For your convenience, we have attached to this statement a list of our most recent tabled federal and territorial audits, along with a brief summary for each. You will also note that in 2015 we tabled a report on the efforts of British Columbia first nations, Health Canada, and the Province of British Columbia to overcome the impediments in establishing the First Nations Health Authority in British Columbia. For example, the funding agreement between the federal government and the authority provides a level of funding certainty. It covers a 10-year period and includes an annual escalator to account for rising health care costs. In addition, the authority has increased support to local service delivery through training and expansion of access to electronic health services.
In addition, we identified two factors that contributed to the successful negotiation of the agreement. The first factor was a sustained commitment by leaders from first nations, as well as the federal and provincial governments, to the development of a new model for providing health services to first nations in British Columbia. The second factor was the decision by first nations to establish a single point of contact for negotiations with the federal and provincial governments.
Mr. Chair, if First Nations are to experience more meaningful outcomes from the federal funding of programs and services they receive, these structural impediments will have to be addressed.
Doing this requires the political leadership and will of all involved—the federal government, the First Nations leadership, and provincial and territorial governments.
This concludes my opening statement. We would be pleased to answer any questions the committee may have.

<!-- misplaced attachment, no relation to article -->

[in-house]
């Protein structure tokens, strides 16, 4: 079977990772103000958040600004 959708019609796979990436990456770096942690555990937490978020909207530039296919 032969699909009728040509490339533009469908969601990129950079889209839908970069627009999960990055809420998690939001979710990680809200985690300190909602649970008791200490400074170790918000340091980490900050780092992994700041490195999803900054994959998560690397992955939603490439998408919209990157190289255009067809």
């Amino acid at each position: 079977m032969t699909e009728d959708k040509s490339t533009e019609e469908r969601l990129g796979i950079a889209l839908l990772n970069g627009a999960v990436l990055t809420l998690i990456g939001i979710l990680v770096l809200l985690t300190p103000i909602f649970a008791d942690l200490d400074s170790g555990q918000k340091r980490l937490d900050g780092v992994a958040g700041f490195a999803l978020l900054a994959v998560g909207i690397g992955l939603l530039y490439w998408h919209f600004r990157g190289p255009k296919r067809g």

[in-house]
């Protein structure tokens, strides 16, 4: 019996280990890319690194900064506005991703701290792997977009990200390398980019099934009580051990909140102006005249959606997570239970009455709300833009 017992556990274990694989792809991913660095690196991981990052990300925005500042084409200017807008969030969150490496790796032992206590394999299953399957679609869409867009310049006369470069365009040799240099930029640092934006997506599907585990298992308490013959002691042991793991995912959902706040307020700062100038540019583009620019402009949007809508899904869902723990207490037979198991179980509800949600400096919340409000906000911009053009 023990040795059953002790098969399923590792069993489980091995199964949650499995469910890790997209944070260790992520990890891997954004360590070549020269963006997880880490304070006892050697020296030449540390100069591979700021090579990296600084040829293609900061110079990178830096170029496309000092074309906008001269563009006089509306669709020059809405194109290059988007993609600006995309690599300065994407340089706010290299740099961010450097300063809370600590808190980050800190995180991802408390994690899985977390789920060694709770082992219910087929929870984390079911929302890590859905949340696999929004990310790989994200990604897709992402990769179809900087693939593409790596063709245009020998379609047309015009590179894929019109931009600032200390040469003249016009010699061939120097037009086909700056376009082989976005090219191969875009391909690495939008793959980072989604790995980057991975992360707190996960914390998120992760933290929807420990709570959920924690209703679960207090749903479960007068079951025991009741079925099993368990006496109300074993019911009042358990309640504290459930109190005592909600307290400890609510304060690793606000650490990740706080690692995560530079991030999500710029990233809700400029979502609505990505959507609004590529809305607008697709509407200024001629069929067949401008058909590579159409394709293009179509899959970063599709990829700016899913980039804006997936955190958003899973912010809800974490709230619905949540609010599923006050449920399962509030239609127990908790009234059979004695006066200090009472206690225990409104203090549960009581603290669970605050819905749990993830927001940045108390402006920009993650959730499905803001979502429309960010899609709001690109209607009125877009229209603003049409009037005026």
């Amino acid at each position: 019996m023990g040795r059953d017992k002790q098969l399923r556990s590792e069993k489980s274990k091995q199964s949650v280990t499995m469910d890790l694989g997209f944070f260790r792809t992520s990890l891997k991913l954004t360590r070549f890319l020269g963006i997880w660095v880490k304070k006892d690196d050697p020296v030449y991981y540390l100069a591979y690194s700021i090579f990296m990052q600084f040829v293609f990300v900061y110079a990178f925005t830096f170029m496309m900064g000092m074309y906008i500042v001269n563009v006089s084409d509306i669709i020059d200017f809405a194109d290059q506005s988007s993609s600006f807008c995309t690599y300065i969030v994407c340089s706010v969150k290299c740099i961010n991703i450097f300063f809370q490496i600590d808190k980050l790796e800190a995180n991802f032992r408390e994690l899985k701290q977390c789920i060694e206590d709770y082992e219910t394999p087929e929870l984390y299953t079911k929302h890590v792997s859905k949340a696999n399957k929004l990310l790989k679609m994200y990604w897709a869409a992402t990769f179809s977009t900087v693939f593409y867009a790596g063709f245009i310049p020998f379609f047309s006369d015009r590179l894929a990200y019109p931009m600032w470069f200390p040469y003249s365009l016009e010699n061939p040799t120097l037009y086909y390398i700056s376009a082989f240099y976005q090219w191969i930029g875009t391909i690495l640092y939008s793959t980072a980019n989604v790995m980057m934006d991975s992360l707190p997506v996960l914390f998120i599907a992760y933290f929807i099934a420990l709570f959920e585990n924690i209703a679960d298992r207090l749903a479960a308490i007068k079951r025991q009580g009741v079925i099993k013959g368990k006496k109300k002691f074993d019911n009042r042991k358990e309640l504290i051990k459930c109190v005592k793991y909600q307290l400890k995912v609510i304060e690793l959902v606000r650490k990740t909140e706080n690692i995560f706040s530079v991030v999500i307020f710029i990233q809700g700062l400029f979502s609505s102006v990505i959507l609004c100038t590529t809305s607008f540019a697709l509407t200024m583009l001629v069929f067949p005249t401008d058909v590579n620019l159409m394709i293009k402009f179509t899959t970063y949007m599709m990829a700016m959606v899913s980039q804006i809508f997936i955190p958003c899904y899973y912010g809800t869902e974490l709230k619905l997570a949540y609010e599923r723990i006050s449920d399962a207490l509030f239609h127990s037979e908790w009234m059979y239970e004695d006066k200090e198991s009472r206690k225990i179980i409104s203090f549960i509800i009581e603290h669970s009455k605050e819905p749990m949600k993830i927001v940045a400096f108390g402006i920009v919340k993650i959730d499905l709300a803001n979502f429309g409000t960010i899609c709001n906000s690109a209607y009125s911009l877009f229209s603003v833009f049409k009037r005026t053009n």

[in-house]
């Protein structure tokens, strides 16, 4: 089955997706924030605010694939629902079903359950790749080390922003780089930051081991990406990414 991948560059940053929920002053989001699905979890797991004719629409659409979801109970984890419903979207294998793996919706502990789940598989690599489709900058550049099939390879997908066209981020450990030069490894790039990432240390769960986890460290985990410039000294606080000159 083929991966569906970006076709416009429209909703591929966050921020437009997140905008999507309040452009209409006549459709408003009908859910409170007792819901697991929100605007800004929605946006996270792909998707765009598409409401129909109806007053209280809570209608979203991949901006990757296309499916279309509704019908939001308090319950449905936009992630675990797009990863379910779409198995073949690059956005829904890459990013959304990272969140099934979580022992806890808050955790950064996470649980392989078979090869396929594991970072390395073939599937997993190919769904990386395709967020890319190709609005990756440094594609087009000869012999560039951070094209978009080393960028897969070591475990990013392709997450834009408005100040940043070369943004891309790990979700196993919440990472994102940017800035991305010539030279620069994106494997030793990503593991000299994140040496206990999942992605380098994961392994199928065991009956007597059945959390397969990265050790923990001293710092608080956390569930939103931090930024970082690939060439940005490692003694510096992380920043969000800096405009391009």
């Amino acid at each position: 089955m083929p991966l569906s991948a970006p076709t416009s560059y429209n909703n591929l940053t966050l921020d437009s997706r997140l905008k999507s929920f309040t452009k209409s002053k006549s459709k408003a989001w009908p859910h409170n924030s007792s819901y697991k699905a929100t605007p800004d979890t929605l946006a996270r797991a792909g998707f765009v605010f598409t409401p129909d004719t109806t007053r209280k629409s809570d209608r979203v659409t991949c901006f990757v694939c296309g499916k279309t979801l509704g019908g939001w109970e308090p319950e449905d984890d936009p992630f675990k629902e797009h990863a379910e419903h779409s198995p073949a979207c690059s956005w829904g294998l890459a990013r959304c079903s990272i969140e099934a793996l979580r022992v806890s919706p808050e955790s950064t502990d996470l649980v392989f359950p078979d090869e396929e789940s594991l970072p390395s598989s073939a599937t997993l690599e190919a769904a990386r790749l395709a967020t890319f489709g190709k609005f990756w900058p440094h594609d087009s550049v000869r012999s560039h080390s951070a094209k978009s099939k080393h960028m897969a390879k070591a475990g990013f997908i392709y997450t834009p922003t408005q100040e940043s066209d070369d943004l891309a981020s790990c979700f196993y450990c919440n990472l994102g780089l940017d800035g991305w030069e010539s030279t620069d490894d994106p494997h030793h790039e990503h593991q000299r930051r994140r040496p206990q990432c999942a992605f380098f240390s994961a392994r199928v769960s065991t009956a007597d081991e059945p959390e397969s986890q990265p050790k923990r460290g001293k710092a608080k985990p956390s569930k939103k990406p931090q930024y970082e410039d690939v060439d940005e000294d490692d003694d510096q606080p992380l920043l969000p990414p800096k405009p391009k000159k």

Thank you.
Michael Ferguson
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Michael Ferguson
2016-04-19 15:51
The first think I'd like to say on this is that In 2011 we were looking back, because we were noticing that even though departments were trying to put in place responses to the recommendations we had made in past audits, the results with first nations weren't changing. We were trying to figure out why. Why could there be things going on, but with no improvement in the results? We identified those four impediments. The first thing is that the government needs to be aware of those impediments and then try to deal with them.
When we did the study and audit looking at the British Columbia First Nations Health Authority, we looked at it because it was an organization that was able to get established, and we wanted to identify how they dealt with these four impediments. In fact, they were successful in overcoming them. So it is possible, with the will of everybody involved, to find ways around these impediments and come to an agreement and a better solution on some of these services.
Therefore, I really think the first thing is awareness. The second thing is making sure that the will is there on the part of everybody involved—the government, the provincial government if needed, and the first nations governments as well. Make sure the will is there on the part of everybody involved and the commitment is there, and then find ways around these four impediments that we've identified.
Michael Ferguson
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Michael Ferguson
2016-04-19 15:53
Mr. Chair, I'll start with the response and then I'll ask Mr. Martire to speak to what we found in our audit on policing services.